by Tudor Rus
The Wales Rally GB got under way on Thursday in Llandudno as the last stage of the FIA World Rally Championship. Andrew Coe, chief executive of Wales Rally GB organizer International Motor Sports, told BBC News that;
“The drivers are tremendously excited. There are some really big names and some of the best drivers in the world.”
The highlight of this year’s WRC edition was a neck and neck race between title-favorite Frenchman Sebastien Loeb and the Finn contender Mikko Hirvonen. The Citroen driver went into the final stage with only a slender lead ahead of Ford Abu Dhabi Team pilot. The winner of the Wales Rally GB would add 25 points to his tally which meant that things could have gone either way.
In Cardiff, rally enthusiasts took the Cardiff Castle and its surroundings by storm to see their favorites arriving at the Parc Ferme inside the castle on Friday and at St. Mary Street on Friday after an exhausting but thrilling run throughout Wales.
The 32 nationalities represented in the rally are reflected into the spectators as they rushed to celebrate the event. Children, adults and seniors mixed together with domestic and international tourists on the streets.
A group of racing passionate ignored the cold stubborn rain and gathered on Friday evening inside Cardiff Castle to see the battling cars returning from Northern Wales. A short buzz from a walkie-talkie and a loud voice announced the arrival of the first car. The rain washed away the mud from the carbon fiber chassis frames to reveal the scratches suffered on the rough gravel circuits.
Well equipped for the weather conditions, Dafydd Jones advised me to “look back into history” when it comes to rallying.
“Always brilliant this Welsh feature of the rally,” the 53-year-old said, before two rumbling cars enter the check platform. “Tomorrow there will be a lot more things to see,” he added after the noisy cars passed by.
On Saturday evening, everybody knew that Sebastien Loeb is the WRC champion eight times in a row, setting a hard-to-break record of the motorsport world. The radiator-damaged Ford Focus RS put a dent into Hirvonen’s WRC title bid which meant that Loeb was the new champion.
Drama continued in the competition as Loeb’s Citroen DS3 WRC went on the wrong side of the road, suffering irreparable damage. Jari-Matti Latvala benefitted from this and gained a comfortable lead ahead of Loeb which eventually propelled him towards winning the Wales Rally GB, ending a long draught.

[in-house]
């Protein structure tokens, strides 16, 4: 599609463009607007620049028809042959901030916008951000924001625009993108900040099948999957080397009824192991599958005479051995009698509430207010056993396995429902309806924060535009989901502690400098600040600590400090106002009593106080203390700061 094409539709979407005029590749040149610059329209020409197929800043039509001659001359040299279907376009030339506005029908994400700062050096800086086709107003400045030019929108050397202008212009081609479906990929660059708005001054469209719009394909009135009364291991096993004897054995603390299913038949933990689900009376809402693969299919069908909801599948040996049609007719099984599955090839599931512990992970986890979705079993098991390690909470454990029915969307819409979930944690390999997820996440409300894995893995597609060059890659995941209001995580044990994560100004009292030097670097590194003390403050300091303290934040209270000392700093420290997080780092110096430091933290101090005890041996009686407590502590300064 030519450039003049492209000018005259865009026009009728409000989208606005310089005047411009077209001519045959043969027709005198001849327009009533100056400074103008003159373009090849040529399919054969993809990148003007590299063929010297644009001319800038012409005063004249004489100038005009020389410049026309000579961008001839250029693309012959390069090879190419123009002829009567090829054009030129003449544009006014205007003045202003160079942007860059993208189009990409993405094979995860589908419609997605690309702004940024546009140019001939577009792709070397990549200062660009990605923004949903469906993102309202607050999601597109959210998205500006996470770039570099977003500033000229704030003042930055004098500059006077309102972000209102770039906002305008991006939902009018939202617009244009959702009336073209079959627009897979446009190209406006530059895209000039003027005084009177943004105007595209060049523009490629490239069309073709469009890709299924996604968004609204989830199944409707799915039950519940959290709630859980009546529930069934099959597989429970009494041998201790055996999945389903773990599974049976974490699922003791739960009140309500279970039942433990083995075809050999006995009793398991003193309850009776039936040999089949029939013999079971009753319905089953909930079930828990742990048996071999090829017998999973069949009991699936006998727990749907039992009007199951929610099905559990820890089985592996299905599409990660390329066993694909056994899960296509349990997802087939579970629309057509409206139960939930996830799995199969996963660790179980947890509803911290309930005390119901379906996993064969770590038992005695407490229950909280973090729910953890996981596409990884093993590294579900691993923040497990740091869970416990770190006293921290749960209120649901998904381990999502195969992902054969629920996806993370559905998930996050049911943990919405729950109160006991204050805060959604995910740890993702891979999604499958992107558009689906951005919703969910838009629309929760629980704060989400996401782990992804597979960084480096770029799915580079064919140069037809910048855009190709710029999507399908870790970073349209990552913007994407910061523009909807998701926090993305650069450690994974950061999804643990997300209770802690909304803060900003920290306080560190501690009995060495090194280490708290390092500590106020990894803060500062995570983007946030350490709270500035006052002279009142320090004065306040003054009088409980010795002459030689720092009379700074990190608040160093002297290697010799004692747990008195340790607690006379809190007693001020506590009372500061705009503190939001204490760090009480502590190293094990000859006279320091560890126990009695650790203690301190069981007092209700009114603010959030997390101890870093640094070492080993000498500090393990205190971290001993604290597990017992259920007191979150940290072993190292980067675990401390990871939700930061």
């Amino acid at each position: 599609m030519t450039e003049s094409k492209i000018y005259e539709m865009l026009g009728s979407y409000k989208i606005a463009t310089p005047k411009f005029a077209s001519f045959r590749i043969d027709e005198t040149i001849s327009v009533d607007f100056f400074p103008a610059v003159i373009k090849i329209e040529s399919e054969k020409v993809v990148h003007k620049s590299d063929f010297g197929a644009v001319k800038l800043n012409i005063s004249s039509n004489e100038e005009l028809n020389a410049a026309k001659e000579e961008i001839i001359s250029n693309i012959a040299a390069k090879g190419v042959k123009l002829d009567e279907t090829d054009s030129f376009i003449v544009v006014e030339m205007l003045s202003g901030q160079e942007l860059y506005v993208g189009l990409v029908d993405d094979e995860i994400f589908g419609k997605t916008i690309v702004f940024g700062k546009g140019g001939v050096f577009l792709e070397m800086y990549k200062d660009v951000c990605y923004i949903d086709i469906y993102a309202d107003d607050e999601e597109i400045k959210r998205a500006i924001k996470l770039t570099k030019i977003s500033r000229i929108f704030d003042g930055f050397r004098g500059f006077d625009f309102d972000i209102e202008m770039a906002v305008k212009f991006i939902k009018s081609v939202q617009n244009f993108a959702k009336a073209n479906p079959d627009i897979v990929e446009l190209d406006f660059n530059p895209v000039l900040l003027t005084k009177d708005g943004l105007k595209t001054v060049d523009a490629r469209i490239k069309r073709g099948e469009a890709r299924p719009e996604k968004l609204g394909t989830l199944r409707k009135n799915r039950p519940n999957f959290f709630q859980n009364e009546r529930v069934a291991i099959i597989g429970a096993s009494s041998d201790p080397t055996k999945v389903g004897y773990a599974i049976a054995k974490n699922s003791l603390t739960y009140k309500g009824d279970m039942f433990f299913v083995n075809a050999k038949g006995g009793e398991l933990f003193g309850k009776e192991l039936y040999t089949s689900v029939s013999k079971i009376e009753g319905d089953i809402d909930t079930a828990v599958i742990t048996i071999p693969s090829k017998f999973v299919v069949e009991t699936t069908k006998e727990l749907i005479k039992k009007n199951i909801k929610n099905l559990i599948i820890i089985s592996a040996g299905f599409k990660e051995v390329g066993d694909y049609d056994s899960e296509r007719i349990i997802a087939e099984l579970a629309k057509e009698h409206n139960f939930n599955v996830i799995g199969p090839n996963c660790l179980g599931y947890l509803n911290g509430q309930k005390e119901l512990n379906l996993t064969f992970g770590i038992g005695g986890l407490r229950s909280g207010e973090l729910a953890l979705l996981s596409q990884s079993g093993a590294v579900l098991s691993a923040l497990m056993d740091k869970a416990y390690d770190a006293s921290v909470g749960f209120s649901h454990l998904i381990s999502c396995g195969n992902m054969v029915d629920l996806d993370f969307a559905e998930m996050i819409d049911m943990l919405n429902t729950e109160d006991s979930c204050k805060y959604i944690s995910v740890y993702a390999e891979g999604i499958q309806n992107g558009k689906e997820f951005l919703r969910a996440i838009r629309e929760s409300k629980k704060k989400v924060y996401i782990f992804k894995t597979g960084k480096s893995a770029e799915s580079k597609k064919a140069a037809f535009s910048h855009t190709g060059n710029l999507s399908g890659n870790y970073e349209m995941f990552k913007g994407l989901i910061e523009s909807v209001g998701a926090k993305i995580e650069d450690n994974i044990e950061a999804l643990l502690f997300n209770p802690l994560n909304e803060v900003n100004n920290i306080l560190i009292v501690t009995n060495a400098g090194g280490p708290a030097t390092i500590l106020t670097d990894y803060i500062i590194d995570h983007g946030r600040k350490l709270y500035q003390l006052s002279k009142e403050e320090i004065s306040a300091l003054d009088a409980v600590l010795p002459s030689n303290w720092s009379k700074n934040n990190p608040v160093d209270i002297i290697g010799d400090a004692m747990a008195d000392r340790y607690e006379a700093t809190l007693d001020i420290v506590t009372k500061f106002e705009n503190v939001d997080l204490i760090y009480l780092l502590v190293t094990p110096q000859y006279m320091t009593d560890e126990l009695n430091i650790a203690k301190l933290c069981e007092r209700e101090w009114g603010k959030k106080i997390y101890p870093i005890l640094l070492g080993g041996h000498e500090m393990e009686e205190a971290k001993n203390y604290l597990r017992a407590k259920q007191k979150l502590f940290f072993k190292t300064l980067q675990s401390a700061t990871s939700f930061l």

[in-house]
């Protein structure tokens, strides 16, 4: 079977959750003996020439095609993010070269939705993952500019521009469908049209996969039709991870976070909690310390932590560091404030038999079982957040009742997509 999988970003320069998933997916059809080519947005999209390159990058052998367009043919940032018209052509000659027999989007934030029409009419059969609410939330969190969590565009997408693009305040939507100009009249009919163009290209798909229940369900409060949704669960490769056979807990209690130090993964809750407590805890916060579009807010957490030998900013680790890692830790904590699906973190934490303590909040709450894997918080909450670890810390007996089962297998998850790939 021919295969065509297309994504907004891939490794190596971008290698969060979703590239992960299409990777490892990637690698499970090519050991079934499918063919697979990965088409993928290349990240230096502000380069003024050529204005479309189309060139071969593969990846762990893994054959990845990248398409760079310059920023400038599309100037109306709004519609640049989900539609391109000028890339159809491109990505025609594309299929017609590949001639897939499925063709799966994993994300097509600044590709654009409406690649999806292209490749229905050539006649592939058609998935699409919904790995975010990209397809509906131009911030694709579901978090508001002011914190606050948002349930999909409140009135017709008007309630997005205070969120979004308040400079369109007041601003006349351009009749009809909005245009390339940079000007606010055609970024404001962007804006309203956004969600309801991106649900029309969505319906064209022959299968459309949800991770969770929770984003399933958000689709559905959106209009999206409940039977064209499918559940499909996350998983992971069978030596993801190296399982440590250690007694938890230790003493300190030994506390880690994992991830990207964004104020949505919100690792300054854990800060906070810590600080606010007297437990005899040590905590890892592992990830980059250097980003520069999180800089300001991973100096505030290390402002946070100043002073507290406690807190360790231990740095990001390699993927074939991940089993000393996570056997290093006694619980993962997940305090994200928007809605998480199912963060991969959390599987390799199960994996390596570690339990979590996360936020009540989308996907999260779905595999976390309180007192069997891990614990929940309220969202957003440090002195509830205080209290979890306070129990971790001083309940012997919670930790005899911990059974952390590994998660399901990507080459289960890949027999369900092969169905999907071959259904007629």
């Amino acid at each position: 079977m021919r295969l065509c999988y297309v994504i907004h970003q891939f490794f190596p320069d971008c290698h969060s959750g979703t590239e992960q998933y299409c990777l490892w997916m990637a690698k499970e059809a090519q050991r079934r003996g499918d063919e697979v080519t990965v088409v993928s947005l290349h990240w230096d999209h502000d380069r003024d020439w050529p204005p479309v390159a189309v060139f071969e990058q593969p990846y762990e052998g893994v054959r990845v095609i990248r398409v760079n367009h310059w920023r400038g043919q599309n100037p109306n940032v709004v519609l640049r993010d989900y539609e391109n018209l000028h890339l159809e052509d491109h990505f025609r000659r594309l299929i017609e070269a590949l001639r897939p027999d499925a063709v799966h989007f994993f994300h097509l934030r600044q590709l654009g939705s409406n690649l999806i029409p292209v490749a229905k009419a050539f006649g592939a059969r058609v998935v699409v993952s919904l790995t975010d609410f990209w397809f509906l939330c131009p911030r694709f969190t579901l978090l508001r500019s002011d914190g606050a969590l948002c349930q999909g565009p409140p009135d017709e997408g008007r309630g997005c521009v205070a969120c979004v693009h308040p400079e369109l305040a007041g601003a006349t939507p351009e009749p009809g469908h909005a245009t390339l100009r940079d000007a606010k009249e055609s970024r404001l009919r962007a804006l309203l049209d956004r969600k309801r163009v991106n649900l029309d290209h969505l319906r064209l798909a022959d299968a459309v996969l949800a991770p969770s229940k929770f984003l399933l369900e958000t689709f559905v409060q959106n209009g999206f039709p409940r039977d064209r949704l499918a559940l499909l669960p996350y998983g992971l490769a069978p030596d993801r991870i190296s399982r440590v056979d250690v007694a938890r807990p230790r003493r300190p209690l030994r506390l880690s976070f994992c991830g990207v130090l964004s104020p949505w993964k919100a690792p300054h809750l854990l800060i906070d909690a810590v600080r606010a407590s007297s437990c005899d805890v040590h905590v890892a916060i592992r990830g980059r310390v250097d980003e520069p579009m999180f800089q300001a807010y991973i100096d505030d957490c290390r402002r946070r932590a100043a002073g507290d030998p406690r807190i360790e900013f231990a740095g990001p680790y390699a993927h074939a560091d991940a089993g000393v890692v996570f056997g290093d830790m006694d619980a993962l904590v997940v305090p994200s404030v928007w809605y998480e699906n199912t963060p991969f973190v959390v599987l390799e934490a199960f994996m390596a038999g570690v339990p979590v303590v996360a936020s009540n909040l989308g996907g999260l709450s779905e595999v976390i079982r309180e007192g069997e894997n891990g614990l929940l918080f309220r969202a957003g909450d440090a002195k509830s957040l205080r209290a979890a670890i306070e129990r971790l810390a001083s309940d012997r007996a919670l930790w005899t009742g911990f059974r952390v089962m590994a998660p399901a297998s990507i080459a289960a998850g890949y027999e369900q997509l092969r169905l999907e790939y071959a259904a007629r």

Under the clear evening sky, St. Mary Street filled up with enthusiastic spectators impatiently waiting for the cars to arrive. Citroen racing flags were waved everywhere while little boys dressed in pilot costume replicas drag their fathers closer to the place where drivers will steer their cars into.
Rod Halliday is one of the fathers which brought their sons to the Rallyfest. “The show? Yeah, a good one,” he said. “There are a couple a shows on for the kids, he had a great time.
A loud engine roar triggered the euphoria. Cars start arriving one by one and the street fills with loud rounds of applause, cheers and flashing lights. Drivers are revving their 300 horsepower car engines to the delight of the crowd, cranking up the atmosphere with exhaust gases. After a few words to the spectators, the pilots make the gearboxes click and the cars are off to the Cardiff Castle.
Meth Mal travelled from London to join the Rallyfest. “I’m only here for the day but I love it” is the only thing the 36 year-old had to say before rushing closer to the cars and start a frenzy of photo shooting.
Hayden Paddon is the driver who travelled the most to join the Wales Rally GB. He comes from New Zealand and managed to finish 13th. Looking tired but happy, he said: “The car performed OK, sunny weather is quite different for Wales and the roads were looking polished but I enjoyed the new stages.”
Both on the gravel and tarmac roads and on the city streets in Cardiff the action was best described by “Whizzo” Williams’ words on the stage:
“There are no breaks, everything is go go go!”
While speaking about the future of motorsports, the veteran driver highlighted the importance of apprenticing as a way of passing on knowledge and experience to youngsters.
With talent being appropriately nurtured, it won’t take long before that little boy dressed in a pilot costume will go on and lift a trophy; this time after running behind the wheel in the world’s most challenging and complex rally competition.
- Tudor is a postgraduate journalism student at the University of Glamorgan. You can follow him on twitter @tudorrs
SEE MORE: Barrie “Whizzo” Williams on rallying then and now